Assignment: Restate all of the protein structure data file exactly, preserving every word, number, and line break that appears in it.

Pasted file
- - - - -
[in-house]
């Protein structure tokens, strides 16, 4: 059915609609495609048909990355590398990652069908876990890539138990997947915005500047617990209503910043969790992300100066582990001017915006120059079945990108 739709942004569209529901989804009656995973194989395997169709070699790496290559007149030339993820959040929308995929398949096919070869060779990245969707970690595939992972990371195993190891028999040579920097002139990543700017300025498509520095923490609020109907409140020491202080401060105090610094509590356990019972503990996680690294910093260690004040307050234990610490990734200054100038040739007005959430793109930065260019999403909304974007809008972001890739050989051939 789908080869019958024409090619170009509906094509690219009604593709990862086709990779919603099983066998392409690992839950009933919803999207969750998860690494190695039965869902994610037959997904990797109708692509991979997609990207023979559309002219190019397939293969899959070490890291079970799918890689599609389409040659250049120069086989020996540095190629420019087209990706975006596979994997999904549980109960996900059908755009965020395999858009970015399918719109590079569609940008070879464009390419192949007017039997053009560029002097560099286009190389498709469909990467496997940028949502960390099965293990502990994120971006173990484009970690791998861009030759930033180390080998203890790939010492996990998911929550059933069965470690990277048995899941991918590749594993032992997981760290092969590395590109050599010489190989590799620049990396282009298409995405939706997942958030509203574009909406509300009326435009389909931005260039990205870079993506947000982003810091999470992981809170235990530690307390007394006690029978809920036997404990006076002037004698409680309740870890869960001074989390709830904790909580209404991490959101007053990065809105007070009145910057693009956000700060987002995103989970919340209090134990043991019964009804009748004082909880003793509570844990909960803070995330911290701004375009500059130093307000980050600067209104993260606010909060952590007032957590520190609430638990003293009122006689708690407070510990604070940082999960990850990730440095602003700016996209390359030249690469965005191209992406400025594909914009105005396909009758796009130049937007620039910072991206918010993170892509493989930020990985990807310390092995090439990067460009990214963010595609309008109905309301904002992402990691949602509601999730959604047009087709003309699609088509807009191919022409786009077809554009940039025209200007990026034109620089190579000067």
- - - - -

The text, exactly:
[in-house]
């Protein structure tokens, strides 16, 4: 059915609609495609048909990355590398990652069908876990890539138990997947915005500047617990209503910043969790992300100066582990001017915006120059079945990108 739709942004569209529901989804009656995973194989395997169709070699790496290559007149030339993820959040929308995929398949096919070869060779990245969707970690595939992972990371195993190891028999040579920097002139990543700017300025498509520095923490609020109907409140020491202080401060105090610094509590356990019972503990996680690294910093260690004040307050234990610490990734200054100038040739007005959430793109930065260019999403909304974007809008972001890739050989051939 789908080869019958024409090619170009509906094509690219009604593709990862086709990779919603099983066998392409690992839950009933919803999207969750998860690494190695039965869902994610037959997904990797109708692509991979997609990207023979559309002219190019397939293969899959070490890291079970799918890689599609389409040659250049120069086989020996540095190629420019087209990706975006596979994997999904549980109960996900059908755009965020395999858009970015399918719109590079569609940008070879464009390419192949007017039997053009560029002097560099286009190389498709469909990467496997940028949502960390099965293990502990994120971006173990484009970690791998861009030759930033180390080998203890790939010492996990998911929550059933069965470690990277048995899941991918590749594993032992997981760290092969590395590109050599010489190989590799620049990396282009298409995405939706997942958030509203574009909406509300009326435009389909931005260039990205870079993506947000982003810091999470992981809170235990530690307390007394006690029978809920036997404990006076002037004698409680309740870890869960001074989390709830904790909580209404991490959101007053990065809105007070009145910057693009956000700060987002995103989970919340209090134990043991019964009804009748004082909880003793509570844990909960803070995330911290701004375009500059130093307000980050600067209104993260606010909060952590007032957590520190609430638990003293009122006689708690407070510990604070940082999960990850990730440095602003700016996209390359030249690469965005191209992406400025594909914009105005396909009758796009130049937007620039910072991206918010993170892509493989930020990985990807310390092995090439990067460009990214963010595609309008109905309301904002992402990691949602509601999730959604047009087709003309699609088509807009191919022409786009077809554009940039025209200007990026034109620089190579000067």